The complex thing is that different codes use very different approaches, so in some cases the material factor, workmanship factor and load factor are all combined together, in other cases they are computed separately and combined in complicated ways, and some codes are based on load factor ("load factor design"), while other codes use allowable stress or working stress safety factors.

So to try and answer your question, yes the code for your building incorporated a safety factor, without detailed research you don't know what that safety factor is, and in any case the important question is whether the out of code work compromises safety, which is a question no one can answer without a hands on inspection of the site and some serious analysis.
Daniel Holzman is offline   Reply With Quote
Old 10-31-2010, 03:57 PM   #22
Member
 
Join Date: Oct 2010
Posts: 33
Rewards Points: 25
Default


so from what you are saying a engineer needs to re engineer the work with it's faults and determine wether it is safe?
artmark is offline   Reply With Quote
Old 10-31-2010, 06:25 PM   #23
Civil Engineer
 
Join Date: Mar 2009
Location: Boston
Posts: 5,832
Rewards Points: 5,246
Default


This thread started out as an inquiry about the difference between knots, bolts and holes. Then it morphed into a question about the adequacy of a structural member with a cantilever and some holes in improper locations. If there is no problem with the house, I guess I am confused about why you want to reengineer anything. If the house isn't falling down, there are no cracks, you don't see any evidence of failure, perhaps it is OK the way it is. If you really want to know, you can certainly hire an engineer.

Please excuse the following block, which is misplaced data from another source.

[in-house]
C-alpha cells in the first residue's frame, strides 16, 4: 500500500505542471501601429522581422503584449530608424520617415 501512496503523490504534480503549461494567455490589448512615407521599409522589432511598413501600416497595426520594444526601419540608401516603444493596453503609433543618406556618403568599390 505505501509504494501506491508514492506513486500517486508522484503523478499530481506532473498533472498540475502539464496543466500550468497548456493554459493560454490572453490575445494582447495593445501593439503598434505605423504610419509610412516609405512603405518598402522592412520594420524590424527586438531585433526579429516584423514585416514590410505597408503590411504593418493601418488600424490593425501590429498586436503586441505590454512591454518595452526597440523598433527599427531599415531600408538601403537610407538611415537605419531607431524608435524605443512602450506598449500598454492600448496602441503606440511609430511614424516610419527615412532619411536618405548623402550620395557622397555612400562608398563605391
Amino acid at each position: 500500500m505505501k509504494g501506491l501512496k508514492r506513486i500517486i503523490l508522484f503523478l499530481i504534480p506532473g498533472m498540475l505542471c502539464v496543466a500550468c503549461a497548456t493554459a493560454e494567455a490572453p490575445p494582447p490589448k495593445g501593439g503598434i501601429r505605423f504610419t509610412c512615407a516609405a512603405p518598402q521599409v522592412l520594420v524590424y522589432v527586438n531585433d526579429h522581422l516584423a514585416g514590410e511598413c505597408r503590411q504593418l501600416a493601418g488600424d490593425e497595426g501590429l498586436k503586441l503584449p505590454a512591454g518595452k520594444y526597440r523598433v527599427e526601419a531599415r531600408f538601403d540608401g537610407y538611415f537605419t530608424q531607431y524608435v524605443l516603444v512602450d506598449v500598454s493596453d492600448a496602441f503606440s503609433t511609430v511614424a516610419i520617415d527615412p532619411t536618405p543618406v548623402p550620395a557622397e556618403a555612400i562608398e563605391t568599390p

Daniel Holzman is offline   Reply With Quote
Old 10-31-2010, 07:11 PM   #24
Member
 
Join Date: Oct 2010
Posts: 33
Rewards Points: 25
Default


shows no signs of falling down but I am concerned it is a matter of time that there could be a failure and a failure would be more expensive to repair as per the knots my thoughts were if there is a 1" not on the tension side that the joist has already been reduced hence if a hole protrudes into the minimum code area of 2" from edge that it would be a similiar deffect as the knot and the joist would be just as effective just one is a violation the idea of engineering is to confirm it
artmark is offline   Reply With Quote
Sponsored Links
Advertisement
 
Reply


Thread Tools Search this Thread
Search this Thread:

Advanced Search
Display Modes

Posting Rules
You may not post new threads
You may not post replies
You may not post attachments
You may not edit your posts

BB code is On
Smilies are On
[IMG] code is On
HTML code is Off
Trackbacks are Off
Pingbacks are Off
Refbacks are Off


Similar Threads
Thread Thread Starter Forum Replies Last Post
Double floor joists harsuwind Building & Construction 3 09-15-2010 07:35 AM
Supporting joist under cracked tile JT31 Building & Construction 2 08-26-2010 08:00 AM
Floor Joists of different sizes HooKooDooKu Drywall & Plaster 7 02-04-2010 05:43 PM
Sister or Replace Floor Joists brando1118 Carpentry 25 10-26-2008 08:43 PM
help with 2nd floor joists g heil Building & Construction 5 09-12-2008 06:41 PM




Top of Page | View New Posts